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Harkin: Insurance cuts unlikely

DANIEL LOOKER 12/20/2012 @ 9:34pm Business Editor

Recently the Environmental Working Group and a coalition of several conservative small-government organizations called for cutting $20 to $30 billion out of federal subsidies for crop insurance. That, along with ending the direct payment program and trilmmilng other commodity programs could save the federal government $100 billion over 10 years, EWG argues.


Thursday, Senator Tom Harkin (D-IA), a member of the Senate Agriculture Committee, said that he doesn't believe the Obama Administration will push for crop insurance cuts.


"That's not something I've heard the White House press," he told Agriculture.com. "I've gotten no calls from the Secretary of Agriculture."


The Obama Administration has proposed small cuts to crop insurance subsidies in its budget, but Harkin hasn't heard any recent support for something that neither the Senate nor House agriculture committees included in their own versions of a farm bill. 


"I don't see any oomph behind it. They're not pushing it," he said.


When the Senate's Democratic caucus met earlier this week, "the White House sent their people to talk to us," Harkin said. The Administration seems willing to include a farm bill in a fiscal cliff deal, if one is worked out.


"I think the would be amenable to putting it into a final deal," Harkin said.


That possibility seemed remote on Thursday, when House Speaker John Boehner pulled a "Plan B" fiscal cliff bill that would have kept income taxes at current levels for all but those earning more than $1 million. And Boehner has said he doesn't have support in the House for rolling a farm bill into any fiscal cliff deal.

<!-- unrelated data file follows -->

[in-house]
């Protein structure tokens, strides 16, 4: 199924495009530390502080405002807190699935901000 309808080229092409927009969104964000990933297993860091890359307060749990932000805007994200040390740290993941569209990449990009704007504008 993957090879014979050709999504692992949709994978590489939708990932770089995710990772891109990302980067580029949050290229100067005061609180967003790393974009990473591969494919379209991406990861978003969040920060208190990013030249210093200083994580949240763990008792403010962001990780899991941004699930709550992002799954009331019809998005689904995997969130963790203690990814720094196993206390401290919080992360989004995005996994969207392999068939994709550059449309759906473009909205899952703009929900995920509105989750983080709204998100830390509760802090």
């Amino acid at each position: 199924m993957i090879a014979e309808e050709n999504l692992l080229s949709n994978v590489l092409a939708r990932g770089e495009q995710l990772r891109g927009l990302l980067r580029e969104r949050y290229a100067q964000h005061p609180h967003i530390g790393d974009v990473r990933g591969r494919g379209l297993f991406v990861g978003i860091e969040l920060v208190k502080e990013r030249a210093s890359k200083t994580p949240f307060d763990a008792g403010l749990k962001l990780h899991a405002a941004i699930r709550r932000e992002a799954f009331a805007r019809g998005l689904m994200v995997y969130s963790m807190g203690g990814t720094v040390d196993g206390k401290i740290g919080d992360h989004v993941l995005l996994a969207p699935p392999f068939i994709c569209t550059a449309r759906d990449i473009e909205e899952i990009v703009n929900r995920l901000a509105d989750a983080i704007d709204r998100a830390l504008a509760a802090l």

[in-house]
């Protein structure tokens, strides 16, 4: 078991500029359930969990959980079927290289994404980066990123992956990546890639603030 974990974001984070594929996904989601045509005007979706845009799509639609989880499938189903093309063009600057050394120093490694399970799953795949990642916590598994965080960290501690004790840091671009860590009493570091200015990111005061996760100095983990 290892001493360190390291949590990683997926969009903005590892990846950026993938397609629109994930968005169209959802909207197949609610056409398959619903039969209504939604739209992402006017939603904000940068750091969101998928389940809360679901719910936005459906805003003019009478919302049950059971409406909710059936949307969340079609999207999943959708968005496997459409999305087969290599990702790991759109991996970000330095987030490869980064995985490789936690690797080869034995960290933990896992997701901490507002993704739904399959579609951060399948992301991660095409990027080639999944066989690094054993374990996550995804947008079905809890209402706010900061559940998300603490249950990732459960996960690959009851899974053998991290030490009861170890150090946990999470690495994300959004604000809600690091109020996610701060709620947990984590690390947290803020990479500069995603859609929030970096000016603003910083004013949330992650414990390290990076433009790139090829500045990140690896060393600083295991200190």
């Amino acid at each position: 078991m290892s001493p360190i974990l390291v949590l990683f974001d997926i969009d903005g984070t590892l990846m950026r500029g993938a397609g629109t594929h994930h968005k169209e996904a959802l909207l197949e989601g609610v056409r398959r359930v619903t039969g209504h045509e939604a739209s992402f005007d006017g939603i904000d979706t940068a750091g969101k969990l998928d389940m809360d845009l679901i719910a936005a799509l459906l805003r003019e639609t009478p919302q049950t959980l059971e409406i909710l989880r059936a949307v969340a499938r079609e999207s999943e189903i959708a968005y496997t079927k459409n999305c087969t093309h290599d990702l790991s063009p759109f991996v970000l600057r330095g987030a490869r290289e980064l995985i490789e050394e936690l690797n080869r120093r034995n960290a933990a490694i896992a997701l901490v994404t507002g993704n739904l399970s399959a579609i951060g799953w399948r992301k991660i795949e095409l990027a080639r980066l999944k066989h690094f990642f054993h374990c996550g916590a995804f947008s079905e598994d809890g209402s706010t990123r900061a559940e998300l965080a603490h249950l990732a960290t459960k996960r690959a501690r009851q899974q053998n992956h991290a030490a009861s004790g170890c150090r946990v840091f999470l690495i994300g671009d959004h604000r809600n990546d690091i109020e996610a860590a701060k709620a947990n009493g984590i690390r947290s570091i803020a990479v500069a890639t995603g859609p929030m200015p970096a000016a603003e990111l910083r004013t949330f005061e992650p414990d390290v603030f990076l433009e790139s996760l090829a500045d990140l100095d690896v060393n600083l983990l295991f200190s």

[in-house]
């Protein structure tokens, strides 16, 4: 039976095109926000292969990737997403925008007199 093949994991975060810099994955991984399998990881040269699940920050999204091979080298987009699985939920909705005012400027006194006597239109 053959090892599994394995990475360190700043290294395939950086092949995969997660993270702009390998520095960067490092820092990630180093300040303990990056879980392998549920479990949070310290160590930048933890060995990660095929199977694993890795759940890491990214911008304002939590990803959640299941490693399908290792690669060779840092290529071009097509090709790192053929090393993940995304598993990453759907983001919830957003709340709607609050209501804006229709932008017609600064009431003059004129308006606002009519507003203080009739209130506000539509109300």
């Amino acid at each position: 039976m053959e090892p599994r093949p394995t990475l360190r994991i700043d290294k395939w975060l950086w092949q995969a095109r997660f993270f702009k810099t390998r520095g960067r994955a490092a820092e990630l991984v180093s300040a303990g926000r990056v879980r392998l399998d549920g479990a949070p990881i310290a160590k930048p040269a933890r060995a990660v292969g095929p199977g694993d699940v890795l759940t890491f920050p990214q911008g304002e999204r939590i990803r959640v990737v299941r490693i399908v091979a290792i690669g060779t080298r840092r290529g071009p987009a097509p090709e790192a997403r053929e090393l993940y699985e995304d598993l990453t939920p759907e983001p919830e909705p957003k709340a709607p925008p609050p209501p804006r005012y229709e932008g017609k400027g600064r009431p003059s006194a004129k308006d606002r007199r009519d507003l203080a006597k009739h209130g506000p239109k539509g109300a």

The House and Senate ag committees also remained at an impasse over details of the commodity title, especially the level of spending on a target-price program that would appeal to rice and peanut farmers in the South, according to Harking and Senator Tim Johnson (D-SD). 


"The funding for rice and peanuts are the problem for the South," Johnson said. "Perhaps there is a solution for rice and peanuts."


Commodity groups seemed to be growing more pessimistic over farm bill progress.


"After several intense weeks of negotiations and with just 10 days remaining in the year, there is no apparent plan to pass a new farm bill or an extension of current farm policy," Melissa George Kessler wrote Thursday in the newsletter of the National Association of Wheat Growers.


"Late this week, Senate Agriculture Committee Chairwoman Debbie Stabenow (D-Mich.) sharply rejected the notion that there is no legislative vehicle for a farm bill to move before the end of the year," Kessler wrote. "She also threw support behind an agricultural disaster assistance amendment to a bill that would provide aid to victims of Superstorm Sandy. That is one of the few bills anticipated to move in either chamber before they recess."


Farm groups are well aware that failure to pass a farm bill soon, with spending cuts between $23 billion and $35 billion, will likely mean even greater cuts in any bill written in 2013. In spite of solid support for crop insurance in the ag committees, political pressure to cut crop insurance subsidies won't go away. 

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